Janet Bailey

Bench Top Surfaces

Bench top surfaces RS
Written by hollylance

In the world of domestic design, most people now a days expect or covet stone tops for their new kitchens. In retail design there are many finishes available for use as bench tops. Ultimately the decision comes down to what finish works best with the concept image, but the practical side also needs consideration.

Stone tops.

The new engineered stones are great and very durable for most commercial situations. However if you are a purist and are thinking of real stone here are some suggestions. From softest to hardest this order applies, travertine, marble, granite and man made terrazzo. Putting this into perspective; marble benches will ware over time in high use areas such as around coffee machines. Marble is also more porous and will soak up oils and stain with foods such as red wine and beetroot. Milk and vinegar can erode some marble surfaces. Granite will eventually loose its polish on high wear areas, but is certainly a good choice. 

Bench top surfaces 3 RS

Laminate.

This product should not be dismissed. It’s been around for years and there are many reasons for that. Laminate is a cost effective surface. It’s very hard wearing and available in a massive range of finishes. Some laminates are manufactured so well that it’s difficult to tell that they are an imitation.

Stainless steel.

This product has a great commercial feel and is very easy to maintain. It will scratch but over time that becomes an even wear.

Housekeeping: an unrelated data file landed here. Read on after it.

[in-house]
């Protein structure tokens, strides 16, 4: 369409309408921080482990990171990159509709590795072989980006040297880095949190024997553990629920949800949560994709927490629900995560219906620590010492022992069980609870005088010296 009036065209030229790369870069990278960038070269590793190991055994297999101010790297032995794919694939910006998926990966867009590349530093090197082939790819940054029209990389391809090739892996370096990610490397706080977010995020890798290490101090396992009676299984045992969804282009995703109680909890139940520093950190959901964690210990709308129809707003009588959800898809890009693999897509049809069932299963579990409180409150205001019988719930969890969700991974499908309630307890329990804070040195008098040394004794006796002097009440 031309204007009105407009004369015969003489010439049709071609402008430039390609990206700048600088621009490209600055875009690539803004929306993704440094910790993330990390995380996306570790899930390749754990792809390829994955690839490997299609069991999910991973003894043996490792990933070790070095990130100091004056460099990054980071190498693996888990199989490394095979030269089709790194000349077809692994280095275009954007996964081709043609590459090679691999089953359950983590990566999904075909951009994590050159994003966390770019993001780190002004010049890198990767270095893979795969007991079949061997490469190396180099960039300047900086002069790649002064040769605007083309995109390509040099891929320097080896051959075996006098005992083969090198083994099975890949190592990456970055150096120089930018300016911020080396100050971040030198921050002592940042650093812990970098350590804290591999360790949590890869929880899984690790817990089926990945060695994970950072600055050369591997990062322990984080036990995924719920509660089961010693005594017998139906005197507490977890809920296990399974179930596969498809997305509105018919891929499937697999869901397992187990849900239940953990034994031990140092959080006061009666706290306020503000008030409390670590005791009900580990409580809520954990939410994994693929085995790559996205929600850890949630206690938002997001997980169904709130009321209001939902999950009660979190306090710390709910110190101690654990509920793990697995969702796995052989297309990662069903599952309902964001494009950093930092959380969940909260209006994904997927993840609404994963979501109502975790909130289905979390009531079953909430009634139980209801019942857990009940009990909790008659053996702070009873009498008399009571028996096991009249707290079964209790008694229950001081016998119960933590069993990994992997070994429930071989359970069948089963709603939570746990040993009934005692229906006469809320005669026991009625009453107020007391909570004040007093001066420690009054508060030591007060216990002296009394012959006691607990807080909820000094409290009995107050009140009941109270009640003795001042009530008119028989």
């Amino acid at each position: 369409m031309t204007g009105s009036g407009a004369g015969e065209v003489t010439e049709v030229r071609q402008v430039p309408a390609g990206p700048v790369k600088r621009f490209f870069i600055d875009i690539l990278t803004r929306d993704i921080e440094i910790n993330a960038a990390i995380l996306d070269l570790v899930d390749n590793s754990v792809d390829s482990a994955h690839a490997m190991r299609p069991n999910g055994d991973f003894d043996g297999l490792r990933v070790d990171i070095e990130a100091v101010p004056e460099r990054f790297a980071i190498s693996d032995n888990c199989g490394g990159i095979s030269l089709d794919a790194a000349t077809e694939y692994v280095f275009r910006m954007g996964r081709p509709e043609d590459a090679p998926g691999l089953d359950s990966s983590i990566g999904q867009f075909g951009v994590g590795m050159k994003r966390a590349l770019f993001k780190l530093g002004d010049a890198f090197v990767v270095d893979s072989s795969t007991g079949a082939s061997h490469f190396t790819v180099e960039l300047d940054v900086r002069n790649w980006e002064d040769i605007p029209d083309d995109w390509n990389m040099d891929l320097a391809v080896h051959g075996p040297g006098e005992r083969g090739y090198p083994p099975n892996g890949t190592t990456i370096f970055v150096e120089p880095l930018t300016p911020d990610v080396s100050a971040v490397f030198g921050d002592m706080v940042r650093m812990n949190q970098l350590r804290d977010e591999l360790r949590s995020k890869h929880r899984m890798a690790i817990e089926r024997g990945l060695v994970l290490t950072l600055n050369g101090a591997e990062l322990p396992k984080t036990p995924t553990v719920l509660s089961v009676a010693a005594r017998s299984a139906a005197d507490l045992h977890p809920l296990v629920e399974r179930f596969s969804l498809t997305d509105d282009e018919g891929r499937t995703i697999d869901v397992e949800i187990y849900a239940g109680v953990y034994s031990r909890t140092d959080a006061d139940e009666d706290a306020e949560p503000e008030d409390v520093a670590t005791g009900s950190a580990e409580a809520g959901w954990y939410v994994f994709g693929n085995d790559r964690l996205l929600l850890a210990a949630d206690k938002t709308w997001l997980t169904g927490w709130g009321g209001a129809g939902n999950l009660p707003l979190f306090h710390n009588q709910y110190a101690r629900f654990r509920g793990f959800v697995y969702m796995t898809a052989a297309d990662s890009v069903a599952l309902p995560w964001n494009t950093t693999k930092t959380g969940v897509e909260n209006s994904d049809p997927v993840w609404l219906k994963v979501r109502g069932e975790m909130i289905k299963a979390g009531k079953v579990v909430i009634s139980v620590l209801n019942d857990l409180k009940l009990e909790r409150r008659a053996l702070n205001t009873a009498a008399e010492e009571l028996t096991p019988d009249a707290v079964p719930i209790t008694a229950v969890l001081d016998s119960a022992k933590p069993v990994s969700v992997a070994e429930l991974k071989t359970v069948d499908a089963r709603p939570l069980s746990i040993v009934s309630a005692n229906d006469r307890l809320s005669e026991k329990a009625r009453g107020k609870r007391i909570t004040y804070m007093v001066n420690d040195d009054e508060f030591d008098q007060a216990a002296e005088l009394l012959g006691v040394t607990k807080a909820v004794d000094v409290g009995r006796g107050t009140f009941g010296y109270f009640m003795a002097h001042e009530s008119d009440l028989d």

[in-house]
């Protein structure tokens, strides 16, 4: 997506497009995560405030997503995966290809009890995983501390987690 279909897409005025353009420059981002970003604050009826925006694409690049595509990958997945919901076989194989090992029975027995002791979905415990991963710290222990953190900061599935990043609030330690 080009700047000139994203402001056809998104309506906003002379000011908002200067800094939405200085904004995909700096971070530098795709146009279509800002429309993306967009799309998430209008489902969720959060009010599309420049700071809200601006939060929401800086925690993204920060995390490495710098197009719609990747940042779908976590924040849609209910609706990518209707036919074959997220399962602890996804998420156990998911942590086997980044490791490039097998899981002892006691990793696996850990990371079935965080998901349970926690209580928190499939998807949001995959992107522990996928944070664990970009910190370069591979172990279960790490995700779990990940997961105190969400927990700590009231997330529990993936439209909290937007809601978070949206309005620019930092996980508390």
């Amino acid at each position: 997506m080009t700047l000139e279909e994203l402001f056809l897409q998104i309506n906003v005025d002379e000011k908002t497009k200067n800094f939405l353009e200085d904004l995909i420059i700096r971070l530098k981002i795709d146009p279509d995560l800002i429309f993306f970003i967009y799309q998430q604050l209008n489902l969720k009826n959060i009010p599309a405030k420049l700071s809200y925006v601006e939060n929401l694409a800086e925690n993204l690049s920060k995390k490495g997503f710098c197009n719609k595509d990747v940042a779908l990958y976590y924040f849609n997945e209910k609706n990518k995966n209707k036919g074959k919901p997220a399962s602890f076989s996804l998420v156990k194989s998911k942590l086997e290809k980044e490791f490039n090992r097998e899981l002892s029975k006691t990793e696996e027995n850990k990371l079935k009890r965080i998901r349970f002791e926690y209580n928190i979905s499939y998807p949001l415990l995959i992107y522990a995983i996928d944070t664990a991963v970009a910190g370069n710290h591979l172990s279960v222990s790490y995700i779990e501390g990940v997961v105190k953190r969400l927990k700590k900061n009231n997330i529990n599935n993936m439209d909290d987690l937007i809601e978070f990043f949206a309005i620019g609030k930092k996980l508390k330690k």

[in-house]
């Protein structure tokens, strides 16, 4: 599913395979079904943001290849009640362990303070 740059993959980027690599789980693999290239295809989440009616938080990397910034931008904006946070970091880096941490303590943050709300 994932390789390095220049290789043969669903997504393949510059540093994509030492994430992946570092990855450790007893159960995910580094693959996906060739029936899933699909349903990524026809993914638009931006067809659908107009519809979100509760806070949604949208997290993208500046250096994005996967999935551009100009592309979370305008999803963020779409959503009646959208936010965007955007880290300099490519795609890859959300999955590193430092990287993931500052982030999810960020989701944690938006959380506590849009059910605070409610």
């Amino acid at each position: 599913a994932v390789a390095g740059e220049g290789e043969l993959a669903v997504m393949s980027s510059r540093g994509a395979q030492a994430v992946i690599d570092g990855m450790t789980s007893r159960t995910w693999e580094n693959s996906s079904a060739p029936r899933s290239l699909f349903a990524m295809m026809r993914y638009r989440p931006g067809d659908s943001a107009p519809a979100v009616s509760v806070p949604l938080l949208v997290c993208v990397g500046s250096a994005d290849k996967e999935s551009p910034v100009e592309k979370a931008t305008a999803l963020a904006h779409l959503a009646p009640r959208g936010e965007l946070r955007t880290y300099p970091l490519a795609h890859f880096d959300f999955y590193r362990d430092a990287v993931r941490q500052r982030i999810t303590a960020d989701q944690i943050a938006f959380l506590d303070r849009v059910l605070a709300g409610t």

Bench top surfaces 4 RS

Solid timber.

These tops have a great warm and homely feel. The high gloss lacquer will scratch over time and it’s important that this 2 pack gloss is applied by a reputable company to ensure a consistent high standard of finish.

Timber Veneer.

Veneer can be used on bench tops, but I would not recommend for high wear or moisture exposure. Veneer laminates are available which give better wear and look the same as veneers.

Tiles.

The tiled look is popular at the moment. If food preparation is involved the grout needs to be well sealed to prevent staining. Some tiles are not suitable for horizontal surfaces especially if they involve impact.

Glass.

A great choice for displays under and is non porous. Coating & strengthening options are available to minimise scratching.

If you have your heart set on a particular bench top but are uncertain about its suitability check with the supplier. You may need to consult the local council if this is for a food shop.

 

 Who Am I? janet HS Janet Bailey – I am a Brisbane based interior designer. For over 20 years I have been designing retail outlets ranging from food outlets to hair & beauty retailers. My clients include “one off” stores and multi nationals. I also do domestic design from smaller bespoke jobs to large scale renovations.
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